In the comments to my last post, a reader named Darrell posted an interesting question. I answer on the thread, but thought it was worth repeating as a post for those who might miss it.
Q. "...in the book are you supporting the modern notion of a 'correspondence' theory of truth or are you noting something more similar to a post-modern take on such theories which is basically that such theories are only helpful to a point and can otherwise be somewhat unhelpful?"
A. Darrell, the section in question is about a page and a half long (pp. 33-34), and I don't really engage in a philosophical discussion. Rather, I approach the rival (and complementary) theories as tools. Instead of championing one over another, I take it for granted that we use all three -- trusting things that seem to correspond to external reality, trusting things that fit with what we already know, trusting things that solve problems other assumptions don't -- and we don't use any of them exclusively or absolutely. (And we use them cumulatively, too, not in an either/or fashion.) It might help if I quote the conclusion of the passage:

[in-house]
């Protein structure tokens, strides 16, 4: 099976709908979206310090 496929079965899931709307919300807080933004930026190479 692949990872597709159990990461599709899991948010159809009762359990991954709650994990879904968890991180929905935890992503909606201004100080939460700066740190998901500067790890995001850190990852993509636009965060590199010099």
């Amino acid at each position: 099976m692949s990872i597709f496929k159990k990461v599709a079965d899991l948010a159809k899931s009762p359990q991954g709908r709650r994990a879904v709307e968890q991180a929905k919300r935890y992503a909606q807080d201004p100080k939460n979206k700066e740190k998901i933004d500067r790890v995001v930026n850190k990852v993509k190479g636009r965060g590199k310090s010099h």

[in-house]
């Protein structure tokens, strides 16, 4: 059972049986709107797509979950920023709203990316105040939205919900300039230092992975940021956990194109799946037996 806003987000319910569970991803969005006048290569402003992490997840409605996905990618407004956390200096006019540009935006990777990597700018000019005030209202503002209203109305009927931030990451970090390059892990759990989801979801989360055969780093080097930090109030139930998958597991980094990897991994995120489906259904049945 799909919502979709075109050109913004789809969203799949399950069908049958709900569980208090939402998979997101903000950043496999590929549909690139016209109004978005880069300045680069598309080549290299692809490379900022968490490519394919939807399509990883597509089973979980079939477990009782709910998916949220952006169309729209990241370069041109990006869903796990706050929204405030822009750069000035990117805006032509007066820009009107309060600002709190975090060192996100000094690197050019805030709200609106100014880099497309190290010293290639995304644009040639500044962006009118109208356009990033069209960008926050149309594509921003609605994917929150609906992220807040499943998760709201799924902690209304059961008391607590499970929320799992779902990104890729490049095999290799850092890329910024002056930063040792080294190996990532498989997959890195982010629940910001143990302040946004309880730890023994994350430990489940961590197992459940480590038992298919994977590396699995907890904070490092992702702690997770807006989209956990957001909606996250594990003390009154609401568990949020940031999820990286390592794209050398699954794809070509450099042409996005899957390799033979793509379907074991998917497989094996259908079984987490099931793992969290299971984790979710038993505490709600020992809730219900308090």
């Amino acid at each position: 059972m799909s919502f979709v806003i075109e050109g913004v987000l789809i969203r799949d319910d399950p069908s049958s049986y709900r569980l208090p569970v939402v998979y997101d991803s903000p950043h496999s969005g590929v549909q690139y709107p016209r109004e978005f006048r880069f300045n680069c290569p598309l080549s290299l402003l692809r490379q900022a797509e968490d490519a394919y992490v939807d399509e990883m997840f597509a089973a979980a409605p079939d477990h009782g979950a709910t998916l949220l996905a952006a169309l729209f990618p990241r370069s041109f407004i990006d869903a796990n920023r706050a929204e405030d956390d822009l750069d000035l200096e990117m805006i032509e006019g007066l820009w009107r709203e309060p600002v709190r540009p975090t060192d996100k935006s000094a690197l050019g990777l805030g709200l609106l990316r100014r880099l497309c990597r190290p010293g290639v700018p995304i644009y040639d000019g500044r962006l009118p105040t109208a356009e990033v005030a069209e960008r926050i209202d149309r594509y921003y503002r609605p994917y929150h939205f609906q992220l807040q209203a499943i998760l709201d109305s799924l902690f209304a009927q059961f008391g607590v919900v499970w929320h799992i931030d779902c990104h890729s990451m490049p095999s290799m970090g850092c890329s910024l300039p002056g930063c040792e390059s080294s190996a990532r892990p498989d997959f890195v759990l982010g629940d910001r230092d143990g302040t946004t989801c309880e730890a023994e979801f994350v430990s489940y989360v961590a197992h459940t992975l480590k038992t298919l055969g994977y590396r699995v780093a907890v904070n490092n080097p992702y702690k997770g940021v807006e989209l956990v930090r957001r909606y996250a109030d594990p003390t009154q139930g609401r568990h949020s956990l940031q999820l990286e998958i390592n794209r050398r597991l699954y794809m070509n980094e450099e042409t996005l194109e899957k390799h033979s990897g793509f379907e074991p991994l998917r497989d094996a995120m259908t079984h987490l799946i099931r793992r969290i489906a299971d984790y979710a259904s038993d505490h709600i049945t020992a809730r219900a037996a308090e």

"These three tools are good as far as they go, but they are not necessarily conclusive. Sometimes a lie seems more coherent and consistent than the truth, so when we ask whether worldviews correspond to reality, whether they cohere and produce results, we have to admit that we're the ones asking -- i.e., subjective people and, according to Christian doctrine, fallen too. This is all part of the struggle that is worldview. We are constantly wrestling with ideas while we question our own ability to judge, always acting decisively only to look back with doubts after the fact." (p. 33)
Now I suspect there are people who would classify that as the "postmodern" approach, but to me it's more like common sense. The "modern/postmodern" dichotomy is really only useful as an entry-point -- or as a bit of polemic sleight-of-hand by which I can dismiss things by labeling them modernist to some audiences or postmodernist to others. In reality, the specifics of the argument are more important than the broad label.
I hope this helps -- and if it raises any additional questions, feel free to ask!